Tech industry workers are constantly pushed to innovate, which creates high stress that can lead to burnout. It might also be the reason why addiction in the tech industry has increased.

Approximately 10% of tech workers experience substance abuse, with some 8.6% engaging in heavy drinking.

Addiction In The Marketing Industry

Marketing professionals work to create advertisements and campaigns to sell products and increase sales. This often involves juggling multiple projects and deadlines.

Rates of substance abuse in the marketing industry include 8.1% for alcohol abuse and 11.7% for drug abuse.

What The Numbers Mean

Although the above-mentioned numbers provide a general understanding of how addiction touches different industries, these statistics don’t provide deeper insights.

In order to better understand why addiction affects certain industries more than others, researchers must conduct scientific studies.

Scientific Vs. Correlational Research

Much of addiction research consists of scientific and correlational studies. While both are helpful, they offer different types of information.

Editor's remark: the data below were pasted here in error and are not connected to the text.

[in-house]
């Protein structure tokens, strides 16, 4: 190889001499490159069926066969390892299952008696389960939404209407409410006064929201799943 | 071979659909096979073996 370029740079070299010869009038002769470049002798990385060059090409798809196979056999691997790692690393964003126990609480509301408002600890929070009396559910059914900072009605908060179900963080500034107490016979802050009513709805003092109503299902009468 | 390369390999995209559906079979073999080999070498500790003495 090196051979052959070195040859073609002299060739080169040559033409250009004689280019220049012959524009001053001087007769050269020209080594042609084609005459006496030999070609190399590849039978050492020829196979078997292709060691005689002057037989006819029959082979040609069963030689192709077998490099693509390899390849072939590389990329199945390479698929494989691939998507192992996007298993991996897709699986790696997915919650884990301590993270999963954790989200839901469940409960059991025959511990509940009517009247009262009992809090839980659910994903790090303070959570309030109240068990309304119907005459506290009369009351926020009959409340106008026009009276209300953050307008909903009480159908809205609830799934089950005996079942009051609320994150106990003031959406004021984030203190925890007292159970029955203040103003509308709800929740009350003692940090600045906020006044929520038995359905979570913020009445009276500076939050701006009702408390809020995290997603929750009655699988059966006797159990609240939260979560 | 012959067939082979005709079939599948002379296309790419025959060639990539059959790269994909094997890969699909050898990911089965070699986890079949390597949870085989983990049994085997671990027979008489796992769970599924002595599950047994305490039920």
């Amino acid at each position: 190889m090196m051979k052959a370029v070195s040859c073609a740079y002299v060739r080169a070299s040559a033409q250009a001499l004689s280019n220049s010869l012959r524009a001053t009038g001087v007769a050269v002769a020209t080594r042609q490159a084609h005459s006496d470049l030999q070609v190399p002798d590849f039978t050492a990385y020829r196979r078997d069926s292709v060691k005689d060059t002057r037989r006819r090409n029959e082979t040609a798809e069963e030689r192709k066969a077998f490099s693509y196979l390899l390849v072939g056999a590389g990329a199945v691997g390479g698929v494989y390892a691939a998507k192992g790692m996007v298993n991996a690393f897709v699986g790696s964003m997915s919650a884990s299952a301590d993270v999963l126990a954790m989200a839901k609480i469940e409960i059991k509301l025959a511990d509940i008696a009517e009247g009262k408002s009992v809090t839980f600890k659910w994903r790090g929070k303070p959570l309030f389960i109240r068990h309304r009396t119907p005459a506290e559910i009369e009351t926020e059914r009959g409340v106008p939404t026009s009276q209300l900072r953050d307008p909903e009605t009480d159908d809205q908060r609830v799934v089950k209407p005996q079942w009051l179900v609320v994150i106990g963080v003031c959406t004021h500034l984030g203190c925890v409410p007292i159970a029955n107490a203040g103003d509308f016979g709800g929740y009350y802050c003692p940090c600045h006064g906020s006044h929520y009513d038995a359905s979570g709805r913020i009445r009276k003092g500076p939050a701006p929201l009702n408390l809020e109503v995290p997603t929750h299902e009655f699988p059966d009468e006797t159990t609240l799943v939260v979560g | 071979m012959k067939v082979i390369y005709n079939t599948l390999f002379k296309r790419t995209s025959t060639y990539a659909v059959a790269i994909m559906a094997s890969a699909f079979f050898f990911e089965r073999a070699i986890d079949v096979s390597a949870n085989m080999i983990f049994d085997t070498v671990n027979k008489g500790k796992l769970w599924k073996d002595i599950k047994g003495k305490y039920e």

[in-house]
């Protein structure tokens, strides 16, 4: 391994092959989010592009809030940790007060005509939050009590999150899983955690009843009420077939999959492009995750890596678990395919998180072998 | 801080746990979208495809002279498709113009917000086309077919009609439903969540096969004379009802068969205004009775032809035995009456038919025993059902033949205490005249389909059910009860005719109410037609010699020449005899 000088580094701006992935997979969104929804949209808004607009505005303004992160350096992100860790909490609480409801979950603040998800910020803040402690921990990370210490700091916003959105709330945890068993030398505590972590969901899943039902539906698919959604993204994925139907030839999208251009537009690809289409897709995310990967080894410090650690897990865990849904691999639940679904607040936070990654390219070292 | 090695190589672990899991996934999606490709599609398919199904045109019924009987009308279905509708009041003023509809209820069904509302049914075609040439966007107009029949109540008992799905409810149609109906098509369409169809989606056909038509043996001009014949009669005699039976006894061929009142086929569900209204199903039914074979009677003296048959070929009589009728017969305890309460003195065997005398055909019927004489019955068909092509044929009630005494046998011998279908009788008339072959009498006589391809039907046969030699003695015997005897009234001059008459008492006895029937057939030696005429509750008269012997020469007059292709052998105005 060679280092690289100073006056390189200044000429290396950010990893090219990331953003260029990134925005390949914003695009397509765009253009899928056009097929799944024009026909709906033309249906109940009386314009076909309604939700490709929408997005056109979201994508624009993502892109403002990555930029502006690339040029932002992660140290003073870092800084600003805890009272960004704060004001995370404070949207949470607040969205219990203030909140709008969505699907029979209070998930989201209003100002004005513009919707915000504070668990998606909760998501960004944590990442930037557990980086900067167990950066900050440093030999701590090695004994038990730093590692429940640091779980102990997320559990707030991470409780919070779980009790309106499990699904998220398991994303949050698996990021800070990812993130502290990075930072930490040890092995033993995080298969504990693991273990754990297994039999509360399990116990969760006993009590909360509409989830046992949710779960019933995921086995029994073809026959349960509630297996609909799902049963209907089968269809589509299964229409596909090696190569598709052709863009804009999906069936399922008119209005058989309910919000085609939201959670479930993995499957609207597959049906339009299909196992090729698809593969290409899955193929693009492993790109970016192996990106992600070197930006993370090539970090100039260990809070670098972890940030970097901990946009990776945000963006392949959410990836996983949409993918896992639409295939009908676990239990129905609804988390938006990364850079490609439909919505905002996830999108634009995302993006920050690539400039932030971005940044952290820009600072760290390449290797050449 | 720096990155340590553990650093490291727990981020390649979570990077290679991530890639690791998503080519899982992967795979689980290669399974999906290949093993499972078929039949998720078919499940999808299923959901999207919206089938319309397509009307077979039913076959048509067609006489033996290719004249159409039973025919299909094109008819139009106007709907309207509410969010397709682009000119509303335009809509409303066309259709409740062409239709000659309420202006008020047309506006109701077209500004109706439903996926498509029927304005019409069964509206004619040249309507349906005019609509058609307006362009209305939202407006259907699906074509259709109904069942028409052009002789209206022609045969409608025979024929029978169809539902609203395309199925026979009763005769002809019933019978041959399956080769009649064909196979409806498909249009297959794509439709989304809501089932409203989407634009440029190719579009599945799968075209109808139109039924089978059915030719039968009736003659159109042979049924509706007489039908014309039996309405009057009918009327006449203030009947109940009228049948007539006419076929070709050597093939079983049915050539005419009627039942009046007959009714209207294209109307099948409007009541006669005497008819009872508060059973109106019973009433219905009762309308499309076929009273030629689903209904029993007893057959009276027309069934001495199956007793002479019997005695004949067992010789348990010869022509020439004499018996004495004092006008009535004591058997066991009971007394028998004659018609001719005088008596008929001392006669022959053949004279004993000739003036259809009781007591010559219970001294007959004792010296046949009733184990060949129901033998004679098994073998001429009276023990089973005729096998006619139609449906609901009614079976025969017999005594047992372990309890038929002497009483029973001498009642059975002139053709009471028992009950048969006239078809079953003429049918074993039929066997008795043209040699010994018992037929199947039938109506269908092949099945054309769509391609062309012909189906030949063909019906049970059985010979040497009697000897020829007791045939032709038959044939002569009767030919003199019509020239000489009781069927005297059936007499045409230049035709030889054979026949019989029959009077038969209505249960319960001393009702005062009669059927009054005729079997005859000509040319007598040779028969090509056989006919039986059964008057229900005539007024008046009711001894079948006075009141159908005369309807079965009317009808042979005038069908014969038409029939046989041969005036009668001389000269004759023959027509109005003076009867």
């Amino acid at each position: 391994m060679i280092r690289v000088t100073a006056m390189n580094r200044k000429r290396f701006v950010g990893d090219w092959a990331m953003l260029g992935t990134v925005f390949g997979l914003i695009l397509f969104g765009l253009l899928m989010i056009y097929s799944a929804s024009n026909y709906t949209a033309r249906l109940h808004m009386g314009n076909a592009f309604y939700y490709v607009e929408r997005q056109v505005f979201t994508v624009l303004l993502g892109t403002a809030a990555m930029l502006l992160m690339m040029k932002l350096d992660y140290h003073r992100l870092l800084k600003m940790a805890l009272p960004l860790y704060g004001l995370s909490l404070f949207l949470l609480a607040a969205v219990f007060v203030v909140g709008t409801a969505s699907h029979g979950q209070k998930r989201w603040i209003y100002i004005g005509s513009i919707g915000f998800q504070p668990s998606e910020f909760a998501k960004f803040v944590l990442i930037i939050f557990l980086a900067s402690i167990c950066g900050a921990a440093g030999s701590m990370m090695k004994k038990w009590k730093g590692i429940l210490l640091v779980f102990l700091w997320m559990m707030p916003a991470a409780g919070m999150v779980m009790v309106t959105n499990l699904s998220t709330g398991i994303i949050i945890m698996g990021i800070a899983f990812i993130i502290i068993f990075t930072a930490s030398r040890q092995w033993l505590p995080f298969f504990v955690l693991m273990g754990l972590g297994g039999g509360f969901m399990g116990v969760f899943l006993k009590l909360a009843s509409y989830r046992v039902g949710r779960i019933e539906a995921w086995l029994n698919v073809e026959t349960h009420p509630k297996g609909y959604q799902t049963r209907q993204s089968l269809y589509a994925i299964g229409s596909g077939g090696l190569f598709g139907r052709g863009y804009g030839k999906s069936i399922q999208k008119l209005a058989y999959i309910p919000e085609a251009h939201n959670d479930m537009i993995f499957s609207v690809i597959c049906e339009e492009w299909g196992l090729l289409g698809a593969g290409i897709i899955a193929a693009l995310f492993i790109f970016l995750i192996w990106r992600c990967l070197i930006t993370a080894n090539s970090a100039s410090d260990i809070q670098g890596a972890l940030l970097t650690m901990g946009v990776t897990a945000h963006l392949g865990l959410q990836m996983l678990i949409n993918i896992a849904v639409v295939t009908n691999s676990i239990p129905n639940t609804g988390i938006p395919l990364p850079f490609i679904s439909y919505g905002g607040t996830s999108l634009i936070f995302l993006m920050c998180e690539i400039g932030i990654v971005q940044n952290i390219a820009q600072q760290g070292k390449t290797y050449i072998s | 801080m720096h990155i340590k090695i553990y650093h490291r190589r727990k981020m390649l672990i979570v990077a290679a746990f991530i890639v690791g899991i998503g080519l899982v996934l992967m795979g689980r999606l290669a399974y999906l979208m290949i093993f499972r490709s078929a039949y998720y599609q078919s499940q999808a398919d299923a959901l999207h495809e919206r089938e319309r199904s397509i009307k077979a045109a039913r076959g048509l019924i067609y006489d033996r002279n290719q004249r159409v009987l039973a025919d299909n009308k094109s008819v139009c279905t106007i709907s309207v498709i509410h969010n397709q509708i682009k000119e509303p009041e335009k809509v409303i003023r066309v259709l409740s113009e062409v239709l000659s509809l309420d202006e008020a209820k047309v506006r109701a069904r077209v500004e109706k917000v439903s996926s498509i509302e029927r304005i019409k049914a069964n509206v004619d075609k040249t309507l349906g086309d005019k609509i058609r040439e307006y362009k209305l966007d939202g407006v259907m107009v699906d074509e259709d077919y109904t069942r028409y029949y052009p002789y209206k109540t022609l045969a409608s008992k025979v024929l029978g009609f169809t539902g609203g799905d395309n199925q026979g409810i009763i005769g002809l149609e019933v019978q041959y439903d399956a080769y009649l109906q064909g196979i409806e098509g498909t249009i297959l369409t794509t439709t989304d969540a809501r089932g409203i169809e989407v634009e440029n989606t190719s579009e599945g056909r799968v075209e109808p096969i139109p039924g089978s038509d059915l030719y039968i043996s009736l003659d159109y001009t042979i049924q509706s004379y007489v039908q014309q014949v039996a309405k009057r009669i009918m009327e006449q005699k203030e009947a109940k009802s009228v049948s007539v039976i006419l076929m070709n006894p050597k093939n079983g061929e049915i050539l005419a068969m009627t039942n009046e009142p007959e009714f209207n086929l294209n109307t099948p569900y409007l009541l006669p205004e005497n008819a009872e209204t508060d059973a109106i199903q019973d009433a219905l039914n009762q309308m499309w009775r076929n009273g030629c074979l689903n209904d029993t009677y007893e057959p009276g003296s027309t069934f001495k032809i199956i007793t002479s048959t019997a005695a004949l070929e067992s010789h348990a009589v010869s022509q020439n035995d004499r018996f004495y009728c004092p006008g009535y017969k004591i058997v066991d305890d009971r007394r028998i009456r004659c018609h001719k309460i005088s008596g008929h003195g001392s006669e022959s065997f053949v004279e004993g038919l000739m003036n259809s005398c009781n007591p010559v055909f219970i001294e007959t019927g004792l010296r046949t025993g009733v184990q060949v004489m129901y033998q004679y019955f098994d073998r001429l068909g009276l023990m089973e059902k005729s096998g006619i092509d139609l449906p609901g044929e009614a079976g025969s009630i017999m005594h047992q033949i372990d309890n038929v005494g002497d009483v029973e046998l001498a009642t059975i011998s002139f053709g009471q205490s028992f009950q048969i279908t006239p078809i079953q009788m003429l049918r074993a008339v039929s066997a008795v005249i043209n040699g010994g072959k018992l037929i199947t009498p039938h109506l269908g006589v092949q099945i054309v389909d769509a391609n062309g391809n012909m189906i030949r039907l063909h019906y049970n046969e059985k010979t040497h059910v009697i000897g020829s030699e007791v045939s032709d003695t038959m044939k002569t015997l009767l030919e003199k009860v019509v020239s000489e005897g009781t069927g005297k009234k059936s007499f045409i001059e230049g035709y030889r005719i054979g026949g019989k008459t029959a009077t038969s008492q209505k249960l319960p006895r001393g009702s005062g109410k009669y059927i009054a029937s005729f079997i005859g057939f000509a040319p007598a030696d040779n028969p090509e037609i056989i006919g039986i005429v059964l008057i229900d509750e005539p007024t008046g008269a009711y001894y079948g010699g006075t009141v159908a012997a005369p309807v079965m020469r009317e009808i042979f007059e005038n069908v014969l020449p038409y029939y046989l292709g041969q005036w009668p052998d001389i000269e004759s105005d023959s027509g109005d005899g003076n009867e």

Scientific research is essentially the investigation of a hypothesis. Researchers start with a certain thesis that is descriptive, explanatory, or exploratory in nature.

Correlational research explores the relationship between two or more variables. It is non-experimental, which means that researchers observe rather than manipulate any of the factors involved.

Because no factors are controlled, it cannot be said that one factor causes the other. In this case, we can’t conclude, for example, that working in the restaurant industry, or any industry, causes addiction.

We can, however, look at other data that supports what workers in a particular field may be experiencing that leads them to use substances.

Factors That May Affect Substance Use Among Workers